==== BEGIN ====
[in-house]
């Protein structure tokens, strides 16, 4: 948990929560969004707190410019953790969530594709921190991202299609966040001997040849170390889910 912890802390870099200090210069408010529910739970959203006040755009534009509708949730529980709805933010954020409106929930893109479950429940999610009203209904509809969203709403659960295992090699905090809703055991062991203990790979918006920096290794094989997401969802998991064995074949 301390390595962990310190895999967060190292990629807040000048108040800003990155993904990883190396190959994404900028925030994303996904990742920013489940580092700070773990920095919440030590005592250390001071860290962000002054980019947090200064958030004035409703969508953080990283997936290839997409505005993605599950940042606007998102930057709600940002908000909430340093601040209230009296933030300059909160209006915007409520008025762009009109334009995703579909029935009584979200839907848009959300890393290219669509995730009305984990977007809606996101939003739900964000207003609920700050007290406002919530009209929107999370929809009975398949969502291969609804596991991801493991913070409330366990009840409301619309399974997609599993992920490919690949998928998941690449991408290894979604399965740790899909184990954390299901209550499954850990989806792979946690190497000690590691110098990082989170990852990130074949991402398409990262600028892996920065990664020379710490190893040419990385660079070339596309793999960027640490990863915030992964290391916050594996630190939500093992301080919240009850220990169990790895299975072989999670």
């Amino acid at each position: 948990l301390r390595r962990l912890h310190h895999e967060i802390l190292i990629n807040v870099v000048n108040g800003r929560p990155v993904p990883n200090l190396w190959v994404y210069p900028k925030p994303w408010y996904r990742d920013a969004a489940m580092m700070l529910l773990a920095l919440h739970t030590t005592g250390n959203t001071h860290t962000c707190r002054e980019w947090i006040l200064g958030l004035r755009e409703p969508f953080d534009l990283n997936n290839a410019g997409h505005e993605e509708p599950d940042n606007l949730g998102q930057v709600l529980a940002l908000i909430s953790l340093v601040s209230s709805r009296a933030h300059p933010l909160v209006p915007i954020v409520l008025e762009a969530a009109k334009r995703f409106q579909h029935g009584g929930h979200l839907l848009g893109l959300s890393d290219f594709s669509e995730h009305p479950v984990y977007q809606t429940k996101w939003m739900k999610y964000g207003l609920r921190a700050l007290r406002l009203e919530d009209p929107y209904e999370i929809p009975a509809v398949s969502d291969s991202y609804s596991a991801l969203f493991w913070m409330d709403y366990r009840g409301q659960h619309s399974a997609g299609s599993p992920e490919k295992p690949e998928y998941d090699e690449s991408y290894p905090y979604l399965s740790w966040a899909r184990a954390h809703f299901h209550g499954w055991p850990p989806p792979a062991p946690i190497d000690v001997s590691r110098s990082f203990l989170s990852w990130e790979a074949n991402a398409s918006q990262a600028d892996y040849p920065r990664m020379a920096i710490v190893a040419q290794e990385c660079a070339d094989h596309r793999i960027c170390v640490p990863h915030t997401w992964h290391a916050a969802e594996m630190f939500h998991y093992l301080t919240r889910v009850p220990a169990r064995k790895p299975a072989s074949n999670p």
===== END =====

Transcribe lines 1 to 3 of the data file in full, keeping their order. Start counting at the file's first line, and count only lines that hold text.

[in-house]
């Protein structure tokens, strides 16, 4: 948990929560969004707190410019953790969530594709921190991202299609966040001997040849170390889910 912890802390870099200090210069408010529910739970959203006040755009534009509708949730529980709805933010954020409106929930893109479950429940999610009203209904509809969203709403659960295992090699905090809703055991062991203990790979918006920096290794094989997401969802998991064995074949 301390390595962990310190895999967060190292990629807040000048108040800003990155993904990883190396190959994404900028925030994303996904990742920013489940580092700070773990920095919440030590005592250390001071860290962000002054980019947090200064958030004035409703969508953080990283997936290839997409505005993605599950940042606007998102930057709600940002908000909430340093601040209230009296933030300059909160209006915007409520008025762009009109334009995703579909029935009584979200839907848009959300890393290219669509995730009305984990977007809606996101939003739900964000207003609920700050007290406002919530009209929107999370929809009975398949969502291969609804596991991801493991913070409330366990009840409301619309399974997609599993992920490919690949998928998941690449991408290894979604399965740790899909184990954390299901209550499954850990989806792979946690190497000690590691110098990082989170990852990130074949991402398409990262600028892996920065990664020379710490190893040419990385660079070339596309793999960027640490990863915030992964290391916050594996630190939500093992301080919240009850220990169990790895299975072989999670």
């Amino acid at each position: 948990l301390r390595r962990l912890h310190h895999e967060i802390l190292i990629n807040v870099v000048n108040g800003r929560p990155v993904p990883n200090l190396w190959v994404y210069p900028k925030p994303w408010y996904r990742d920013a969004a489940m580092m700070l529910l773990a920095l919440h739970t030590t005592g250390n959203t001071h860290t962000c707190r002054e980019w947090i006040l200064g958030l004035r755009e409703p969508f953080d534009l990283n997936n290839a410019g997409h505005e993605e509708p599950d940042n606007l949730g998102q930057v709600l529980a940002l908000i909430s953790l340093v601040s209230s709805r009296a933030h300059p933010l909160v209006p915007i954020v409520l008025e762009a969530a009109k334009r995703f409106q579909h029935g009584g929930h979200l839907l848009g893109l959300s890393d290219f594709s669509e995730h009305p479950v984990y977007q809606t429940k996101w939003m739900k999610y964000g207003l609920r921190a700050l007290r406002l009203e919530d009209p929107y209904e999370i929809p009975a509809v398949s969502d291969s991202y609804s596991a991801l969203f493991w913070m409330d709403y366990r009840g409301q659960h619309s399974a997609g299609s599993p992920e490919k295992p690949e998928y998941d090699e690449s991408y290894p905090y979604l399965s740790w966040a899909r184990a954390h809703f299901h209550g499954w055991p850990p989806p792979a062991p946690i190497d000690v001997s590691r110098s990082f203990l989170s990852w990130e790979a074949n991402a398409s918006q990262a600028d892996y040849p920065r990664m020379a920096i710490v190893a040419q290794e990385c660079a070339d094989h596309r793999i960027c170390v640490p990863h915030t997401w992964h290391a916050a969802e594996m630190f939500h998991y093992l301080t919240r889910v009850p220990a169990r064995k790895p299975a072989s074949n999670p």